Foreskins – an unusual point of harmony

9 03 2011

There aren’t many topics that bring Jews and Moslems into the unfamiliar territory of agreement. But there is one, and it’s just come up again, in San Francisco, where Jewish and Moslem groups are mobilizing and strategizing about how they will rally against proposed new legislation that will seek to criminalize male circumcision. It’s a topic where both faiths see eye to eye, as the riualized custom has a deeply embedded history, with cultural, community and religious associations.

You may well be thinking – what is my interest here? Am I trying to suggest that if agreement can be so easy on the delicate matter of the foreskin, then surely allegedly intractable points of contention in the Middle East might also be potentially open to agreement?

Short answer: No. In fact, my interest is less political than linguistic. I note that the leader of the anti-circumcision group in San Francisco is a self-described “intactivist”  – an activist in favour of well, staying intact.

It’s a clever word: like the Pro-Life lobby, it harnesses the positives (intact-ness), rather than promoting the contrariness (anti-abortion; anti-anything). It finds a “nice” way (if somewhat indirect, but that comes with the territory of euphemism) to avoid the word “circumcision”, which is very, well,  in-your-face.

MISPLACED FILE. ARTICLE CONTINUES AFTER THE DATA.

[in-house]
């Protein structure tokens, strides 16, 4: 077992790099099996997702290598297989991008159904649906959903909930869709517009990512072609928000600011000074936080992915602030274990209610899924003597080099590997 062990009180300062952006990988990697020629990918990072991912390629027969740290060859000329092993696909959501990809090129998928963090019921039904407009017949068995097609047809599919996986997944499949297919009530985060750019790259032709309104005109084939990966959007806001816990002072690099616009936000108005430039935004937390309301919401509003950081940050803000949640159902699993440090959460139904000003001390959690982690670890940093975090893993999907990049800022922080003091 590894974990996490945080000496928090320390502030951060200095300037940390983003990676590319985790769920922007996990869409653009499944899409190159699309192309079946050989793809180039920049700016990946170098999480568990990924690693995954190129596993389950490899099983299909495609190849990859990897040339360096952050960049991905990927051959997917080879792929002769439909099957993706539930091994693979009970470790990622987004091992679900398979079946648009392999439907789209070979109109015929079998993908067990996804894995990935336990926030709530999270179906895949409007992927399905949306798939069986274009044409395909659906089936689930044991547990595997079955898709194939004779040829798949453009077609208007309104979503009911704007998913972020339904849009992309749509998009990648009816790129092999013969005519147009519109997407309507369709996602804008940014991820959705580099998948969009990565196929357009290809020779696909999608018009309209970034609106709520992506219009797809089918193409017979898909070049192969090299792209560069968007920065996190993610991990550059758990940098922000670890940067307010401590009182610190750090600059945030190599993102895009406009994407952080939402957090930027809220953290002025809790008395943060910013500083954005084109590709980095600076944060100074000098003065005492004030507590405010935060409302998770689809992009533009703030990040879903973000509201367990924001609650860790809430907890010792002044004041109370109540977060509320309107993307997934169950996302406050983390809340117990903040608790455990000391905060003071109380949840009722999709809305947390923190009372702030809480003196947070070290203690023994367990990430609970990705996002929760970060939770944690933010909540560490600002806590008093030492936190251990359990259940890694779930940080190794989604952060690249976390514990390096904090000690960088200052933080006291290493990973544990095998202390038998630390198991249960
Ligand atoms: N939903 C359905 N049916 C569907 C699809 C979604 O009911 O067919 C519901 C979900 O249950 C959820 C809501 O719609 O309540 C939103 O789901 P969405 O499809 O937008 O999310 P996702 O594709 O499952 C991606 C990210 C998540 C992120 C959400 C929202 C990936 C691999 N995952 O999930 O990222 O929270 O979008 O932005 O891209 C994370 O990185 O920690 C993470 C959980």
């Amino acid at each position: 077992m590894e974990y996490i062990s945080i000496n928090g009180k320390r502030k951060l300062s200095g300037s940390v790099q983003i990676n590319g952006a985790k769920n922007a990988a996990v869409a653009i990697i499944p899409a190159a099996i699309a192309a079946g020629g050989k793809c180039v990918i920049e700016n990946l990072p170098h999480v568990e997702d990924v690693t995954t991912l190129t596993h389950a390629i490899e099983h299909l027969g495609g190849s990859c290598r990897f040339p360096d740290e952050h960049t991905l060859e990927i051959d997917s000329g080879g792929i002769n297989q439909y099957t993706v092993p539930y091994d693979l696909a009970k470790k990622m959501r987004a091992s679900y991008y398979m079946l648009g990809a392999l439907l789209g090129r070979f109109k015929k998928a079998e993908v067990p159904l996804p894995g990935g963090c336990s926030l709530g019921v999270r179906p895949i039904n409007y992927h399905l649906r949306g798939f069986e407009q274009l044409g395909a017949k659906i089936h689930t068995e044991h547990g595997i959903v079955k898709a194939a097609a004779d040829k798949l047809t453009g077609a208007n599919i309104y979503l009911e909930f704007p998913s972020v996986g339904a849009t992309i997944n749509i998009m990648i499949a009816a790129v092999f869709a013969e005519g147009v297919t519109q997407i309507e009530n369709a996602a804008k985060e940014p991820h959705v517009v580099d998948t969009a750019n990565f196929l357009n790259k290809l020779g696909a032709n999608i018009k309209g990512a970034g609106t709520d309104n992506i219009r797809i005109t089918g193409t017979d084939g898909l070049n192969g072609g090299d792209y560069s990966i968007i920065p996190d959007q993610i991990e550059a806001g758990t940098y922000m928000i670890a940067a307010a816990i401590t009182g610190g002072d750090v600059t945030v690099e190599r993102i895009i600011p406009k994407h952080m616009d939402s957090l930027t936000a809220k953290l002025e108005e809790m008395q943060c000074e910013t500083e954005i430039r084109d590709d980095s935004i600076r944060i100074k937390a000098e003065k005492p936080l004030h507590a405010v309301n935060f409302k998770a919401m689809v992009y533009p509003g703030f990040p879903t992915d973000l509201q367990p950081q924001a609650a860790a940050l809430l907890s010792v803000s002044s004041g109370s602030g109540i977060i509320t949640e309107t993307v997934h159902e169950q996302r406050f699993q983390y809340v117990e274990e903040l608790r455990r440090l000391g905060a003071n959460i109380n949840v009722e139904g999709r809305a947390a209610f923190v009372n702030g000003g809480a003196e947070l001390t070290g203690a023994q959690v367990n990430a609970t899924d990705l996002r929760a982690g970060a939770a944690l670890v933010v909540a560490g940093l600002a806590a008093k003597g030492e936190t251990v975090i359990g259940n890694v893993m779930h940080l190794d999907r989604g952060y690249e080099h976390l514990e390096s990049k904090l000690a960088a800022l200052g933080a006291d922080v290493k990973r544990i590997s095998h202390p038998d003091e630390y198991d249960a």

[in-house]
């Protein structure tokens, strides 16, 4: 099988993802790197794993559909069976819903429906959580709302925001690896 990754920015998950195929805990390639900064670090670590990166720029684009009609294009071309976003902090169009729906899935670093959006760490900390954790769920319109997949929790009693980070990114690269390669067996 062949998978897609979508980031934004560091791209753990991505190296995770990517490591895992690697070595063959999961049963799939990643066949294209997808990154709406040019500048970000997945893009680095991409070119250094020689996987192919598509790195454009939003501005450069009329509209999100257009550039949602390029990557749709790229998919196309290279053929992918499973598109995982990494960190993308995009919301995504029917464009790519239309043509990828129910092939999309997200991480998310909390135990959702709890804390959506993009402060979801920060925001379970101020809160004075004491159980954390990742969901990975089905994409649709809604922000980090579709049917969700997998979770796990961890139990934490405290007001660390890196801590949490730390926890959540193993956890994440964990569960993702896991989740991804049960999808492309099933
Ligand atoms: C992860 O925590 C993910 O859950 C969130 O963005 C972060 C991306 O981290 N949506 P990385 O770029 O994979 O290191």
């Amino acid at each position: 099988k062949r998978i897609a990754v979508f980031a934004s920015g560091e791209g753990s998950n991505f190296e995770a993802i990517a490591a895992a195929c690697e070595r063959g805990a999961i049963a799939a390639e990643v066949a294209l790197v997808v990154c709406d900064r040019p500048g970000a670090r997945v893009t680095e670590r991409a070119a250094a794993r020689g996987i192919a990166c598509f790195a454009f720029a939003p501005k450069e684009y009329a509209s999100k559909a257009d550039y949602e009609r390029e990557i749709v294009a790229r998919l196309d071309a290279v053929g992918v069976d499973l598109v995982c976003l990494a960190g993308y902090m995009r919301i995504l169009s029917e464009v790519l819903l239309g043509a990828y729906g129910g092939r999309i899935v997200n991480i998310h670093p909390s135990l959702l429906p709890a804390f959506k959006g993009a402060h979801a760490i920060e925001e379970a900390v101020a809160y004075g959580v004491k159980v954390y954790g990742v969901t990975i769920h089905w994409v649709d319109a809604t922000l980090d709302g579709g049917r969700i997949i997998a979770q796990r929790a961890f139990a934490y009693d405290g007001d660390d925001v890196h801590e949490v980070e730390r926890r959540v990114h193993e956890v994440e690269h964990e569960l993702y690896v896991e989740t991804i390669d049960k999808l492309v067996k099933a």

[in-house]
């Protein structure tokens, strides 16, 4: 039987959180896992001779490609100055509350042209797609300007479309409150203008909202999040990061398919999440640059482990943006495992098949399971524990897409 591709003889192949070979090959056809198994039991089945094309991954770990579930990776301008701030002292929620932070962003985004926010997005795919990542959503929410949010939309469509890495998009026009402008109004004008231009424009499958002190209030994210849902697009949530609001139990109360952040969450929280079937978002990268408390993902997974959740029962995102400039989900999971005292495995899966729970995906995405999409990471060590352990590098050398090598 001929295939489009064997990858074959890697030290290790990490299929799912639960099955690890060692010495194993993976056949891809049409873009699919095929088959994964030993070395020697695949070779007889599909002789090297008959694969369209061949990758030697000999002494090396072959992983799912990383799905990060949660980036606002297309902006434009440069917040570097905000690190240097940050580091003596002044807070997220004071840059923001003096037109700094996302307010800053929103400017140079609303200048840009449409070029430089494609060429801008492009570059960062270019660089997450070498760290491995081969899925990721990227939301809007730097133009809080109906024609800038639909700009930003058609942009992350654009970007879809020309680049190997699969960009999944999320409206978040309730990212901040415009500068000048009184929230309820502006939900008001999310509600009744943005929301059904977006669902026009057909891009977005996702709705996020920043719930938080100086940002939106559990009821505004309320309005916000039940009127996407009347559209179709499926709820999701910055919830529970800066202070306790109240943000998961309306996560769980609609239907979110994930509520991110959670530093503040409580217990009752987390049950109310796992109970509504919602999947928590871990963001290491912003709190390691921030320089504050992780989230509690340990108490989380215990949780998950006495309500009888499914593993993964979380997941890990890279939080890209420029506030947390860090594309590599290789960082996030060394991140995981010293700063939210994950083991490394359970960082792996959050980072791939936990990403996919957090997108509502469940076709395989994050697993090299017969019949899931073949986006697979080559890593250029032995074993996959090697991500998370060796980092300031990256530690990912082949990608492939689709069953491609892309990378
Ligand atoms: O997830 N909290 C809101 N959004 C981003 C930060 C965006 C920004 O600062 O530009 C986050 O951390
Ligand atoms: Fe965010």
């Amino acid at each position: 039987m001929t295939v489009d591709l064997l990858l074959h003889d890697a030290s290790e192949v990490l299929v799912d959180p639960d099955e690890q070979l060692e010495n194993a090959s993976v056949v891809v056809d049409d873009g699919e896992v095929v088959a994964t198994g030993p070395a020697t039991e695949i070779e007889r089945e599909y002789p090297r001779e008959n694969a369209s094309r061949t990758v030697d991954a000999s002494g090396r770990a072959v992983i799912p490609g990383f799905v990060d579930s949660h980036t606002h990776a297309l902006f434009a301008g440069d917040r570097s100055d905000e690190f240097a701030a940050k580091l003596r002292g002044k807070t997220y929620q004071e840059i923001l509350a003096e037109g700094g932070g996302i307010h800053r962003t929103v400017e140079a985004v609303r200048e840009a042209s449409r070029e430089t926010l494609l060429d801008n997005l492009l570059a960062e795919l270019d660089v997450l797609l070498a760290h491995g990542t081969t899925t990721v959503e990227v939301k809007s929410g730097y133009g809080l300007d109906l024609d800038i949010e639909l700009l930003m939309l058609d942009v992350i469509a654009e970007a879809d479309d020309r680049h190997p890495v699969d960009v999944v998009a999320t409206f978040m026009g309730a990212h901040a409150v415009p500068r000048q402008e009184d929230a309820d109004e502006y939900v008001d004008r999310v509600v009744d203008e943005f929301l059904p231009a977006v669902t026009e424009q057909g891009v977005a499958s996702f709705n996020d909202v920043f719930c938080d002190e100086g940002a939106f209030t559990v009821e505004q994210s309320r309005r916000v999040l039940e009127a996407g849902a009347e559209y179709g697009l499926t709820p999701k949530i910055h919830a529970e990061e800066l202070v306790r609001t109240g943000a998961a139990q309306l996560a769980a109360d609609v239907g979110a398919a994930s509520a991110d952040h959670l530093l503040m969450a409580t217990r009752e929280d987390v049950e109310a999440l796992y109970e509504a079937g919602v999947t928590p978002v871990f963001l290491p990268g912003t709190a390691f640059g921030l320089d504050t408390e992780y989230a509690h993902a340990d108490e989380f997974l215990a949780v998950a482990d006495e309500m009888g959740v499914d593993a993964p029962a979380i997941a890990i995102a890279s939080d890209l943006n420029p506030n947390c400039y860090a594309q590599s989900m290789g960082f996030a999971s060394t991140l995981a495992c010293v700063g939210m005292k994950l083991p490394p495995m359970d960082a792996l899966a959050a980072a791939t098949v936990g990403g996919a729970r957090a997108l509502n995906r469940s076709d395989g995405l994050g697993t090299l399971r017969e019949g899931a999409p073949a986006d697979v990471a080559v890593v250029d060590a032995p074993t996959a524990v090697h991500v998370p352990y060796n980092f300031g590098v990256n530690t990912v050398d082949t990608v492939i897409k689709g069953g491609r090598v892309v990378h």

It does make you wonder what name the anti-intactivists will come up with, to lend their cause support and energy.


3 03 2011

We’re getting used to –stans. Since the collapse of the Soviet, Communist world over 20 years ago,  what once were parts of a large Russian-controlled empire fractured into a collection of, well,   –stans. Like  Kazakhstan,   Kyrgyzstan, Tajikistan,  Turkmenistan,  Uzbekistan. The suffix –stan, from Persian, means “place of”. Hence within Iraq we have Kurdistan – place of Kurds.

The proliferation of –stans (remember, we already had Pakistan and Afganistan) inevitably led to word play. There was Londonistan (2006) , a book by Melanie Phillips, UK journalist, concerned about the spread of Islam into the West. And there was Absurdistan (2006), which according to Wikipedia, is a term sometimes used to satirically describe a country in which absurdity is the norm, especially in its public authorities and government. In linguistics, this is sometimes called a placeholder name, functioning rather like a pronoun in that it stands in place of a noun. In this case it stands for mostly former Soviet bloc nations which in the opinion of the user of the term, have descended into a state of the absurd.

So it was not a huge leap, to read in the review by Barry Oakley in The Australian Literary Review of Feb 2011, of a recent book by Jane Miller, Crazy Age: Thoughts on Being Old (Virago), a review entitled “On the Road to Senilistan”. Following the trend in portable  -stans (see above), Senilistan has to denote a place of old people. The medical dictionary (www. tells us what we already know: Senile: 1. Pertaining to old age. 2. Pertaining to the physical decline associated with old age. 3. Pertaining to the mental decline once  associated with old age….etc etc, all of it depressing.